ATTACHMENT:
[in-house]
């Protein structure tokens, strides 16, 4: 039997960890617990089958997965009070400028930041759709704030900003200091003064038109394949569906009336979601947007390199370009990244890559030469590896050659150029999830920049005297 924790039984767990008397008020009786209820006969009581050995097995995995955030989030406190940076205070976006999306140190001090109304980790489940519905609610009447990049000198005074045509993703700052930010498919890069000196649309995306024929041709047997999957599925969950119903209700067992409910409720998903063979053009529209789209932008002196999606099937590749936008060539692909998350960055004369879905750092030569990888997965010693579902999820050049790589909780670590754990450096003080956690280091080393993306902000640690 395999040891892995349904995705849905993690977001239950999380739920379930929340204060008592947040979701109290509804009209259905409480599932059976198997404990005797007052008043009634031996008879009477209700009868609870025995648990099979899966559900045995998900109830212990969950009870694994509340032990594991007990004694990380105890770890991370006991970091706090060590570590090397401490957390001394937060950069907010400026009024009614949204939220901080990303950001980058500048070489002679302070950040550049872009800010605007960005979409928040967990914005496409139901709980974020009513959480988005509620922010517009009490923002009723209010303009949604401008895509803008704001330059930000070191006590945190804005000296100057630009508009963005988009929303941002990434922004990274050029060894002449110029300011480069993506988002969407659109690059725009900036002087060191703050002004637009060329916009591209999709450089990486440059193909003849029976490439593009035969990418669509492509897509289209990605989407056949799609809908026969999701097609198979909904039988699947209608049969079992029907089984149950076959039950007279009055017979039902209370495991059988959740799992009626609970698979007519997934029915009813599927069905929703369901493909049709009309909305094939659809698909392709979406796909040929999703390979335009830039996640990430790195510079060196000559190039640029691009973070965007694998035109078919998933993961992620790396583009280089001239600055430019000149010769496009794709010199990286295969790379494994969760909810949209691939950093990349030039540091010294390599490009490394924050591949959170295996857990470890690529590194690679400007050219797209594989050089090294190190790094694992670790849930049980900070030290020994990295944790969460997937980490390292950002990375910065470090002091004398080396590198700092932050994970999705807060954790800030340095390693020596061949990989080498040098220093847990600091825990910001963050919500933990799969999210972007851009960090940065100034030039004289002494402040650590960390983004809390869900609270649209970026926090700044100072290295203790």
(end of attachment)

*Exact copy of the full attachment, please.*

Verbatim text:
[in-house]
């Protein structure tokens, strides 16, 4: 039997960890617990089958997965009070400028930041759709704030900003200091003064038109394949569906009336979601947007390199370009990244890559030469590896050659150029999830920049005297 924790039984767990008397008020009786209820006969009581050995097995995995955030989030406190940076205070976006999306140190001090109304980790489940519905609610009447990049000198005074045509993703700052930010498919890069000196649309995306024929041709047997999957599925969950119903209700067992409910409720998903063979053009529209789209932008002196999606099937590749936008060539692909998350960055004369879905750092030569990888997965010693579902999820050049790589909780670590754990450096003080956690280091080393993306902000640690 395999040891892995349904995705849905993690977001239950999380739920379930929340204060008592947040979701109290509804009209259905409480599932059976198997404990005797007052008043009634031996008879009477209700009868609870025995648990099979899966559900045995998900109830212990969950009870694994509340032990594991007990004694990380105890770890991370006991970091706090060590570590090397401490957390001394937060950069907010400026009024009614949204939220901080990303950001980058500048070489002679302070950040550049872009800010605007960005979409928040967990914005496409139901709980974020009513959480988005509620922010517009009490923002009723209010303009949604401008895509803008704001330059930000070191006590945190804005000296100057630009508009963005988009929303941002990434922004990274050029060894002449110029300011480069993506988002969407659109690059725009900036002087060191703050002004637009060329916009591209999709450089990486440059193909003849029976490439593009035969990418669509492509897509289209990605989407056949799609809908026969999701097609198979909904039988699947209608049969079992029907089984149950076959039950007279009055017979039902209370495991059988959740799992009626609970698979007519997934029915009813599927069905929703369901493909049709009309909305094939659809698909392709979406796909040929999703390979335009830039996640990430790195510079060196000559190039640029691009973070965007694998035109078919998933993961992620790396583009280089001239600055430019000149010769496009794709010199990286295969790379494994969760909810949209691939950093990349030039540091010294390599490009490394924050591949959170295996857990470890690529590194690679400007050219797209594989050089090294190190790094694992670790849930049980900070030290020994990295944790969460997937980490390292950002990375910065470090002091004398080396590198700092932050994970999705807060954790800030340095390693020596061949990989080498040098220093847990600091825990910001963050919500933990799969999210972007851009960090940065100034030039004289002494402040650590960390983004809390869900609270649209970026926090700044100072290295203790």